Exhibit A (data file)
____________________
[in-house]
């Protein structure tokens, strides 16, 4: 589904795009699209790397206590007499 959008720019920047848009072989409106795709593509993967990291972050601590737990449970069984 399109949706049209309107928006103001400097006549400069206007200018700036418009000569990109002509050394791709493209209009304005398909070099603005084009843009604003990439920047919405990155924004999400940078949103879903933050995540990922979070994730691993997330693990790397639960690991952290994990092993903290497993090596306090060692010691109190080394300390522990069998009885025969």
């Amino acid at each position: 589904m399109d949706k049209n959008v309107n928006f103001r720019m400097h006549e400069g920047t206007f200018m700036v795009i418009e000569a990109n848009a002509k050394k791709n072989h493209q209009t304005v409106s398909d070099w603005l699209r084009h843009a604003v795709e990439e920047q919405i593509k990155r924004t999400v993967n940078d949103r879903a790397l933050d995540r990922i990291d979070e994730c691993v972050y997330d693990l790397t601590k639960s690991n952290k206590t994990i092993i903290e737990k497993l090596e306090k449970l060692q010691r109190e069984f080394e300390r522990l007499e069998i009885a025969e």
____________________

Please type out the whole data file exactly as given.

[in-house]
């Protein structure tokens, strides 16, 4: 589904795009699209790397206590007499 959008720019920047848009072989409106795709593509993967990291972050601590737990449970069984 399109949706049209309107928006103001400097006549400069206007200018700036418009000569990109002509050394791709493209209009304005398909070099603005084009843009604003990439920047919405990155924004999400940078949103879903933050995540990922979070994730691993997330693990790397639960690991952290994990092993903290497993090596306090060692010691109190080394300390522990069998009885025969």
């Amino acid at each position: 589904m399109d949706k049209n959008v309107n928006f103001r720019m400097h006549e400069g920047t206007f200018m700036v795009i418009e000569a990109n848009a002509k050394k791709n072989h493209q209009t304005v409106s398909d070099w603005l699209r084009h843009a604003v795709e990439e920047q919405i593509k990155r924004t999400v993967n940078d949103r879903a790397l933050d995540r990922i990291d979070e994730c691993v972050y997330d693990l790397t601590k639960s690991n952290k206590t994990i092993i903290e737990k497993l090596e306090k449970l060692q010691r109190e069984f080394e300390r522990l007499e069998i009885a025969e």